• If you play this scale starting on the 4th fret, you will be playing G# minor pentatonic.(Because the first note will be G#.)

Can you see how the scale we’re playing is ascending with each fret?

  • The pattern that we move our fingers in remains the same.
  • The only thing that changes is what fret we begin the pattern on.

This is crucial for learning how to play lead guitar. Let’s recap!

  • Scale patterns are MOVEABLE.
  • You can play them anywhere on the fretboard.
  • What decides the tonality of the scale is WHERE you start playing it.
  • Play the first root note (the farthest left root note on the scales shown above) to choose.

Here are the notes of the 6th string (the low E string):

Notes of the 6th string

  • So, for example, if you start playing the minor pentatonic scale pattern on the 7th fret you will be playing the B Minor Pentatonic Scale.
  • If you start playing the major scale pattern on the 10th fret you will be playing the D Major Scale.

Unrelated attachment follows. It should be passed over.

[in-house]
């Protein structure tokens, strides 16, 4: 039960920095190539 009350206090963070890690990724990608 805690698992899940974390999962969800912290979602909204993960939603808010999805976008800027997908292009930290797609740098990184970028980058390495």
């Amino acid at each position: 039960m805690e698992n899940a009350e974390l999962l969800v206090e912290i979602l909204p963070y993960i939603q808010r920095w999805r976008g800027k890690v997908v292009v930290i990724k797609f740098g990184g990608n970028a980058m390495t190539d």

• If you start playing the minor scale on the 3rd fret you will be playing the G Minor Scale.

How To Play Lead Guitar – The A Minor Pentatonic Scale

We’re going to use the A Minor Pentatonic scale as an example. (This means that the starting note of the scale must be A.)

So, we have to start playing the above scale patten on the 5th fret.

Hopefully, you can see why. (Because the note on the 5th fret of the 6th string is A.)

The correct fingers to use with the minor pentatonic scale

When we play the minor pentatonic scale we only ever play two notes per string. Easy!

  • Fingers 1 and 4 on the E String.
  • Fingers 1 and 3 on the A String.
  • Fingers 1 and 3 on the D String.
  • Fingers 1 and 3 on the G String.
  • Fingers 1 and 4 on the B String
  • Fingers 1 and 4 on the E String

You’ll notice that this is one-finger-per-fret. While you learn how to play lead guitar you should try and establish good habits. Good technique makes things easier! 🙂

If you want to learn how to play lead guitar you must get comfortable with this one-finger-per-fret hand shape.

minor pentatonic tricks

This is me playing the Minor Pentatonic Scale. Click on the player below to listen.

Here’s the tab for what I just played. Can you see how it matches the chordbox pattern I showed you earlier?

Minor Pentatonic Lick